Match wrap – Oxford United 3 Sheffield Wednesday 2

It’s been a funny week for the club; the first tentative step was taken towards moving to our new home at Stratfield Brake and we were linked with Jermain Defoe, a prolific Premier League striker, even though he’s thirty-nine and played nine minutes of football in the last year. If the aim is to give Matty Taylor a break this season, he won’t even get in a full episode of Homes Under the Hammer at that rate. 

On the other hand, we seem to be being bullied by Blackpool, who are threatening to recall Jordan Thornily, presumably to strong arm us into doing a deal for Cameron Brannagan. It feels like the club is both taking major steps towards becoming a big(ish) club while being treated like a small one. Plus there was whatever all that QAnon, conspiracy jibber jabber from Karl Robinson was after the game. 

Then, all the while on the horizon was Sheffield Wednesday, which crackled all week like a big game should. We even had to produce covid passes to get in. It will help protect the old and vulnerable, which will be reassuring to Defoe. It gave the game an added dimension; special fixtures are no longer defined by being ‘under the lights’ so much as being ‘inside a bio-bubble’. It truly is 2022.

One of the absolute joys of League 1 is that you get to play in big games against big clubs where you might just win. On size alone Wednesday should be in the reckoning for automatic promotion, in fact they shouldn’t be League 1 at all, but they are, and that’s for a reason. Our job is to find out what the reason is.

In recent weeks we’ve bemoaned our relative lack of strength compared to the best teams. We’ll sweep aside the smaller sides with style but breaking into the next level within the division has proved our downfall. You would expect Wednesday to be one of those clubs we struggle with; big, powerful units that strangle us at birth.

It certainly looked that way after six minutes; I’ve been holding back on criticising Simon Eastwood for his shot-stopping from distance because he’s been our only viable option in goal. I mean, the vanity of thinking that Simon Eastwood, might be reading this. Anyway, it seems that the problem runs deeper as Jack Stevens let another one skim through his fingers for 1-0. It must be a bigger problem, which I don’t have the energy to analyse. We’ve still got a long way to go.

The best teams would shut up shop for a bit. The opening phase of a game is always chaotic, it’s about establishing physical and mental territory. The fact Wednesday fashioned a goal out of it was an unexpected bonus. But then they carried on as though it was still 0-0; tackles were robust, passes were long hail-Mary’s, runs aggressive and willing. Down their right, their defender Jack Hunt seemed to be in a running battle with the fourth official which he didn’t need to have. It was like they’d had too much coffee.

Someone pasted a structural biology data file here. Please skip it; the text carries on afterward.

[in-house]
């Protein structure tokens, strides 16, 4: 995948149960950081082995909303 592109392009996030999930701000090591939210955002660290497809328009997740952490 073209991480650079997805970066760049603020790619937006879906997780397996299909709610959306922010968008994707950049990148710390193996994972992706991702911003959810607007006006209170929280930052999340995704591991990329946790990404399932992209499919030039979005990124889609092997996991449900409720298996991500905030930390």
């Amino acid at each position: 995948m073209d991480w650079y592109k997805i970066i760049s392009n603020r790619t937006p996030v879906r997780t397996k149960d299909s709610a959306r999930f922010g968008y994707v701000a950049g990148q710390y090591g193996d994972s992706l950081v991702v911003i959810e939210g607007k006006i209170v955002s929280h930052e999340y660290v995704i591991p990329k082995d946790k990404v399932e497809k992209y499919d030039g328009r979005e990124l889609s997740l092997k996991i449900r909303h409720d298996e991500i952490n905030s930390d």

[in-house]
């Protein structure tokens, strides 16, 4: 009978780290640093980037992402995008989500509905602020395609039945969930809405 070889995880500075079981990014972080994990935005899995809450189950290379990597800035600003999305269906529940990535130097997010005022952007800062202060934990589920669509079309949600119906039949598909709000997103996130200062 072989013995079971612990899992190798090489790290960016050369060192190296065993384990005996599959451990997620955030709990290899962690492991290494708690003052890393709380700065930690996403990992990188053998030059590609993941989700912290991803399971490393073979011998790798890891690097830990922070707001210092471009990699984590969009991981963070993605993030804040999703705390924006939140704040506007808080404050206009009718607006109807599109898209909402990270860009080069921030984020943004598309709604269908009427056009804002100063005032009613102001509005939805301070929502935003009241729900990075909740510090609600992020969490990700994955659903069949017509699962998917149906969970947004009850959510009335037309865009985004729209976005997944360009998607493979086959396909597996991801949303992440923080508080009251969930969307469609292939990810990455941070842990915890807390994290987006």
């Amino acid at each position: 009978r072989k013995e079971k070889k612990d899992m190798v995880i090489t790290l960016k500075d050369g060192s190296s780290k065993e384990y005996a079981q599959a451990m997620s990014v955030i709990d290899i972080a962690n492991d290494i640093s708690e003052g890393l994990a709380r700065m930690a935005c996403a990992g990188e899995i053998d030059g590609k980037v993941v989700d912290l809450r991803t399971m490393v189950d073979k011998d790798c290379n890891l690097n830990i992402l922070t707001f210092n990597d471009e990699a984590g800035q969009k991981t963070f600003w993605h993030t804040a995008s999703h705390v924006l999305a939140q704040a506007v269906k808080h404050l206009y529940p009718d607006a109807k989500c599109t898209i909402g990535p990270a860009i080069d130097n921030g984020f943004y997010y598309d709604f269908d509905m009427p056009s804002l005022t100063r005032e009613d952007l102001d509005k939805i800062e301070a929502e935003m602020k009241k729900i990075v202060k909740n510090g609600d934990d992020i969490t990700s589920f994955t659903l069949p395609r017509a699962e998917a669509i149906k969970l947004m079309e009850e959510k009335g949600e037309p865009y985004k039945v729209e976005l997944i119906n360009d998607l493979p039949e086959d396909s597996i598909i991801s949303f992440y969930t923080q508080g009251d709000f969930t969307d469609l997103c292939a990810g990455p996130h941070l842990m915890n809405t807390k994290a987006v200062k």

Their inability to settle meant we didn’t have to pick through them; against Wycombe and Wigan we’ve had to put all our effort into making small territorial gains only to find ourselves miles from goal. Against Wednesday, it was more like navigating a maze – difficult, chaotic and without logic, but you knew there was a way through.

With no obvious pattern or logic and with half-time approaching, Marcus McGuane launched a long cross to the back post for Matty Taylor to equalise. Taylor is hardly an aerial threat, but it was worth a try in a half where anything was worth a try. 

Half-time should have brought some rest-bite; adrenaline seeps away, muscles stiffen, manager’s bring cool heads and a tactical reset. Robinson tried to bring order to proceedings by packing the midfield, mirroring Wednesday. 

It had the opposite effect of bringing order to things; with half the outfield now occupying a space the size of a matchbox, the game continued much as it had begun. It seemed we were perpetually stuck in the opening fifteen minutes of every lower league game there ever was. God, imagine if that was a side-effect of everyone being vaccinated. This might be worth mentioning to your local conspiracy theorist. 

Matty Taylor went down with a tactical injury and Karl Robinson, who’d spent most of the game coaching using a series of whistles, like he was directing a team of sheepdogs, dragged every player over to the touchline. Spare a thought for Amy Cranston at this point; it must be dispiriting studying for all those years to find that 80% of your matchday caseload is made up of players adjusting their shinpads.

Robinson bellowed his instructions, like a sleep-deprived dad dragging his purple-faced, five-year-old twins from a soft play ball pool to tell them to calm down and have a swig of Fruit Shoot. Of course, everyone ignored the plan, we were well beyond that.

Then, unexpectedly a moment of quality broke out, a slick exchange on the right played in Josh Windass and we were back to square one. It was like his dad in his pomp, just without the ears. Wednesday fans made an impressive noise, they’ve got a great range of songs, the best in the division by a mile – a full album’s worth if they ever chose to go down that route. It felt like they’d taken the spoils and… Oh, it’s 2-2.